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Restaurants and hotels were the biggest job losers last month, thanks to hurricanes Harvey and Irma

  • Hurricanes pinched the latest monthly jobs report, and a closer look at where jobs were lost in September helps explain why.
  • After a solid year of strong job reports growth, the government Friday said the U.S. payrolls shrank by 33,000 last month, marking the first net loss in seven years.
  • Bad weather often depresses hiring and keeps temporary workers home.
The Bayfront Seafood restaurant is surrounded by floodwaters in the aftermath of Hurricane Harvey Saturday, Aug. 26, 2017, in Palacios, Texas.
David J. Phillip | AP
The Bayfront Seafood restaurant is surrounded by floodwaters in the aftermath of Hurricane Harvey Saturday, Aug. 26, 2017, in Palacios, Texas.

Hurricanes swept through the latest monthly jobs report, and a closer look at where jobs were lost in September helps explain exactly which industries felt the impact.

The biggest loser, by far, was the leisure and hospitality industry, which saw a net loss of 111,000 jobs. The bulk of that came from restaurants and bars that closed during the storm.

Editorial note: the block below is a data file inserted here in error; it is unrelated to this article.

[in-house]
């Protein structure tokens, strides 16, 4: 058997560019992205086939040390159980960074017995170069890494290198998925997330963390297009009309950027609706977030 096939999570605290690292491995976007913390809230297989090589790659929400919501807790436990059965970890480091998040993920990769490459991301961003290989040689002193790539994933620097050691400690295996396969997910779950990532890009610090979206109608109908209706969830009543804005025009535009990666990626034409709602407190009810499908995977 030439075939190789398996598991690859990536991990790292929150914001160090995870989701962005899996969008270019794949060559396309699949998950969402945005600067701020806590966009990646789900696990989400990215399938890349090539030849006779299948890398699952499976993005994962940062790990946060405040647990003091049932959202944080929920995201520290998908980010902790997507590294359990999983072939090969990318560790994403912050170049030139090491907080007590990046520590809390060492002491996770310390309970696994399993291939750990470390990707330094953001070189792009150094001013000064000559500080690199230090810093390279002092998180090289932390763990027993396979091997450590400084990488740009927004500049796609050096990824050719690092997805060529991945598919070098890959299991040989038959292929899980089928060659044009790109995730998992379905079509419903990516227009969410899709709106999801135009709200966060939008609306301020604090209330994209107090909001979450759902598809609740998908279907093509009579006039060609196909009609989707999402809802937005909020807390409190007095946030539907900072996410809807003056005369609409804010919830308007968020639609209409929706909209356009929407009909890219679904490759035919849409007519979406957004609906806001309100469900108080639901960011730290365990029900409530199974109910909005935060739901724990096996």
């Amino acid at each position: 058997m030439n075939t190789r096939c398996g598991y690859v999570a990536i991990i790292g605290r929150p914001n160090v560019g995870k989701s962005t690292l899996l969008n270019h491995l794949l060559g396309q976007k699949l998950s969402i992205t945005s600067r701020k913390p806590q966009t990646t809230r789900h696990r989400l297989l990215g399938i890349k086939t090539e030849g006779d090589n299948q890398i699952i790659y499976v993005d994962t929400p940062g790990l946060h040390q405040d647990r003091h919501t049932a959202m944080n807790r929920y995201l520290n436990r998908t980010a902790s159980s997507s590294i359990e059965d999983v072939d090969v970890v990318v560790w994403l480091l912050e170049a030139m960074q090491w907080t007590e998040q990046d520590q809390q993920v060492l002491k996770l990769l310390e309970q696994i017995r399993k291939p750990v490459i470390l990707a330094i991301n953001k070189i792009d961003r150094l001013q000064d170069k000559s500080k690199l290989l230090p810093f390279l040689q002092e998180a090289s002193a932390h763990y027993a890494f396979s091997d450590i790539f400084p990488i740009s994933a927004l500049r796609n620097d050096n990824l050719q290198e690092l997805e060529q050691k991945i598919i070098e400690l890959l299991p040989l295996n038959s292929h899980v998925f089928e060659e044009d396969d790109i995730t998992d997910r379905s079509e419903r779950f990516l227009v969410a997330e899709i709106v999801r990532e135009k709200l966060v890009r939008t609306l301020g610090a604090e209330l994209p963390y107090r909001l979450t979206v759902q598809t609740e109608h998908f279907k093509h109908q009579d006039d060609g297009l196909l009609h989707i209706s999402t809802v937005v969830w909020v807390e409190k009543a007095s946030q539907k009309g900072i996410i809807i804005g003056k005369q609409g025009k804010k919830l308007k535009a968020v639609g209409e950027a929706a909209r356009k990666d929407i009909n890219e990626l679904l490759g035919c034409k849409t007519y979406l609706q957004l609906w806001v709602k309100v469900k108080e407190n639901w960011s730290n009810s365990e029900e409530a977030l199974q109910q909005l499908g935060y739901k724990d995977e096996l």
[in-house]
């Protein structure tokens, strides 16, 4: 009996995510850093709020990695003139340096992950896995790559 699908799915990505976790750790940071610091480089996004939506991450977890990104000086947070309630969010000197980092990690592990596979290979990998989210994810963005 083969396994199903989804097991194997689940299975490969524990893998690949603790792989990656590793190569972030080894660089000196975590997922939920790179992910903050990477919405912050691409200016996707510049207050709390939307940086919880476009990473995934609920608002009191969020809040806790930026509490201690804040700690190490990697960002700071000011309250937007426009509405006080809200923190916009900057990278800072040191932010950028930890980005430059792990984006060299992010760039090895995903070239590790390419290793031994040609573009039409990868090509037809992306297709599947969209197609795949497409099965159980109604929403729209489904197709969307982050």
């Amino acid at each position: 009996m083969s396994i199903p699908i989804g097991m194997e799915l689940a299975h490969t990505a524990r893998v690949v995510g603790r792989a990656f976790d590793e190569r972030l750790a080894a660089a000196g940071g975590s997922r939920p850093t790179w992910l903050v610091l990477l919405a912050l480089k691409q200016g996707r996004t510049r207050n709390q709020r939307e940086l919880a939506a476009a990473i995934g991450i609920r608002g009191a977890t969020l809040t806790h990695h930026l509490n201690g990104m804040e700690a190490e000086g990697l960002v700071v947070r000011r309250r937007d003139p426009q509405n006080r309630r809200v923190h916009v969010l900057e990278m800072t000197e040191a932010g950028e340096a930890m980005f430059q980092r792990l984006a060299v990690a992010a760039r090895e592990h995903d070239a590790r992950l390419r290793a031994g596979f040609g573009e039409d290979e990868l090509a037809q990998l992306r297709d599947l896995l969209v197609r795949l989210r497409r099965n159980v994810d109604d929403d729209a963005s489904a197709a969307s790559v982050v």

Bad weather often depresses hiring and keeps temporary workers home, whether they're involved in shooting a movie on location or building a new home. Both of those categories showed job losses last month.

So did "credit intermediation" — a category that includes home mortgages, which fell nearly 10 percent in the week after Hurricane Irma made landfall.

After a solid year of strong job reports growth, the government Friday said that the U.S. payrolls shrank by 33,000 last month. That was the first net loss in the monthly job tally in seven years.

It came as no surprise to economists that the September jobs numbers were weak, after back-to-back hurricanes pounded the Southeast.

Of course, some sectors lost jobs for reasons unrelated to last month's hurricanes. Retailers continued to see job losses in multiple categories, from department stores to appliance dealers, as more consumers shop online.

Another 9,000 jobs were lost in the "amusements, gambling and recreation" category reported by the Bureau of Labor Statistics.

The impact of bad weather, though widespread, is expected to reverse next month and job numbers are expected to bounce back as the cleanup and rebuilding efforts help give the economy a short-term boost.

"The economy is not backpedaling," said economist Joel Naroff in a note to clients. "Really, did the restaurant sector collapse? Yes, they closed because of the hurricanes and some of them may never reopen, but most will be back up and running."

Car dealers also lost showroom traffic, which put a crimp in job growth for that sector. But many of them can expect to see an increase in sales as car owners replace damaged vehicles.

There were other signs of strength in the job market, despite the net loss of payrolls. Average hourly earnings were up by 12 cents on the month to $26.55, a 2.9 percent gain for the year. Those gains will help maintain strength in consumer spending, which makes up about two-thirds of overall gross domestic product.

The wage gains may also indicate that employers are boosting wages as low levels of unemployment make it harder to fill open jobs.